Mobile technology is playing an increasing role in U.S. politics. A 2010 study from the Pew Research Center found that 26 percent of Americans used their cell phones to learn about or participate in the 2010 mid-term elections. In the four years since the Obama campaign revolutionized the use of text messaging in politics, how has the connection between mobile technology and voter outreach changed in the United States and other countries around the world? How are mobile applications and geotargeting of ads affecting the political process? How has mobile technology influenced political reporting? And how are these advancements being used in elections internationally?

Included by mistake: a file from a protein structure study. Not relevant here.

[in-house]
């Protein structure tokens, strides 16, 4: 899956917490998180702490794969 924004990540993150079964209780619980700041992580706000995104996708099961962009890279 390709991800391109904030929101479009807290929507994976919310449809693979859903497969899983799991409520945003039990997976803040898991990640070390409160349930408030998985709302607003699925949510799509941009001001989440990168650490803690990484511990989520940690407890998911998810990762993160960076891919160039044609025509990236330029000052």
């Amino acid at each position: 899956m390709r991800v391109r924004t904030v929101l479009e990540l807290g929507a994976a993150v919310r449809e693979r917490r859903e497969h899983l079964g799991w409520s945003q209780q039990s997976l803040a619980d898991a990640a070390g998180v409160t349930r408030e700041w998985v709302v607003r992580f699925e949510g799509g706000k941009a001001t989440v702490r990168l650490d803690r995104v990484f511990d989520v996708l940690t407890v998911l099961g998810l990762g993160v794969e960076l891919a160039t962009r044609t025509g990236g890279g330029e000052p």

On February 14, the Center for Technology Innovation at Brookings hosted a forum as part of the mobile economy project examining how mobile technology is being used to engage voters, raise money, deliver candidate messages, and help reporters cover campaigns, both in the United States and around the globe. The discussion focused on the impact of mobile outreach on political fundraising, persuasion, outreach, and reporting in the United States and other countries around the world. Moderated by Darrell West, vice president and director of Governance Studies, a panel of experts shared their views and recent research on the ways mobile technology is reshaping the modern political campaign. West also released a paper, M-Campaigning: Mobile Technology and Public Outreach.
After the program, panelists took questions from the audience. Participants followed the conversation on Twitter using the hashtag #TechCTI.